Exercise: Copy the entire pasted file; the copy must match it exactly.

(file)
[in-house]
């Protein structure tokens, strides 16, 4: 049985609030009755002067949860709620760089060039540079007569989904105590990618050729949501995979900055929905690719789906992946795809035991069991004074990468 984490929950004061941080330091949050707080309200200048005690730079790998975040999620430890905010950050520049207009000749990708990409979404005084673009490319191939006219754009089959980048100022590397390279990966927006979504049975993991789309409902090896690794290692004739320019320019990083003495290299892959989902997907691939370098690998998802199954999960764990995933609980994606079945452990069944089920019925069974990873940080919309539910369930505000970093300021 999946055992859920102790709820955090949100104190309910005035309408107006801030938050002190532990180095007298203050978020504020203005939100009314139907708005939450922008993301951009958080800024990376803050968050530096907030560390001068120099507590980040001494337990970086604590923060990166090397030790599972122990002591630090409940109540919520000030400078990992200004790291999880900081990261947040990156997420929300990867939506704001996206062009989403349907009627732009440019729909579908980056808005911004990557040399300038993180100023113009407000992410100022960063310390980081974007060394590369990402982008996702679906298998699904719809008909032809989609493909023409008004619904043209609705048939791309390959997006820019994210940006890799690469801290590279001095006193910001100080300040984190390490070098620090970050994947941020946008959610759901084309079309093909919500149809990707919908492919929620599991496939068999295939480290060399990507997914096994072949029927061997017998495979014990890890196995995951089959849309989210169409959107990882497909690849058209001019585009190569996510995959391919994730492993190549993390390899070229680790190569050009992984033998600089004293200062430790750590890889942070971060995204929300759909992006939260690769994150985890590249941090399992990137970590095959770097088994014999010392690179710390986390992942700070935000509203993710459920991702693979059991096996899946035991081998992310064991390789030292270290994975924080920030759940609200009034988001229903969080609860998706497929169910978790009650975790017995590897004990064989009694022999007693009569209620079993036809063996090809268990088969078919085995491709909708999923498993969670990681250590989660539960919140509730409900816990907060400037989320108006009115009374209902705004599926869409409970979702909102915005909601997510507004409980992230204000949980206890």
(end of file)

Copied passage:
[in-house]
């Protein structure tokens, strides 16, 4: 049985609030009755002067949860709620760089060039540079007569989904105590990618050729949501995979900055929905690719789906992946795809035991069991004074990468 984490929950004061941080330091949050707080309200200048005690730079790998975040999620430890905010950050520049207009000749990708990409979404005084673009490319191939006219754009089959980048100022590397390279990966927006979504049975993991789309409902090896690794290692004739320019320019990083003495290299892959989902997907691939370098690998998802199954999960764990995933609980994606079945452990069944089920019925069974990873940080919309539910369930505000970093300021 999946055992859920102790709820955090949100104190309910005035309408107006801030938050002190532990180095007298203050978020504020203005939100009314139907708005939450922008993301951009958080800024990376803050968050530096907030560390001068120099507590980040001494337990970086604590923060990166090397030790599972122990002591630090409940109540919520000030400078990992200004790291999880900081990261947040990156997420929300990867939506704001996206062009989403349907009627732009440019729909579908980056808005911004990557040399300038993180100023113009407000992410100022960063310390980081974007060394590369990402982008996702679906298998699904719809008909032809989609493909023409008004619904043209609705048939791309390959997006820019994210940006890799690469801290590279001095006193910001100080300040984190390490070098620090970050994947941020946008959610759901084309079309093909919500149809990707919908492919929620599991496939068999295939480290060399990507997914096994072949029927061997017998495979014990890890196995995951089959849309989210169409959107990882497909690849058209001019585009190569996510995959391919994730492993190549993390390899070229680790190569050009992984033998600089004293200062430790750590890889942070971060995204929300759909992006939260690769994150985890590249941090399992990137970590095959770097088994014999010392690179710390986390992942700070935000509203993710459920991702693979059991096996899946035991081998992310064991390789030292270290994975924080920030759940609200009034988001229903969080609860998706497929169910978790009650975790017995590897004990064989009694022999007693009569209620079993036809063996090809268990088969078919085995491709909708999923498993969670990681250590989660539960919140509730409900816990907060400037989320108006009115009374209902705004599926869409409970979702909102915005909601997510507004409980992230204000949980206890």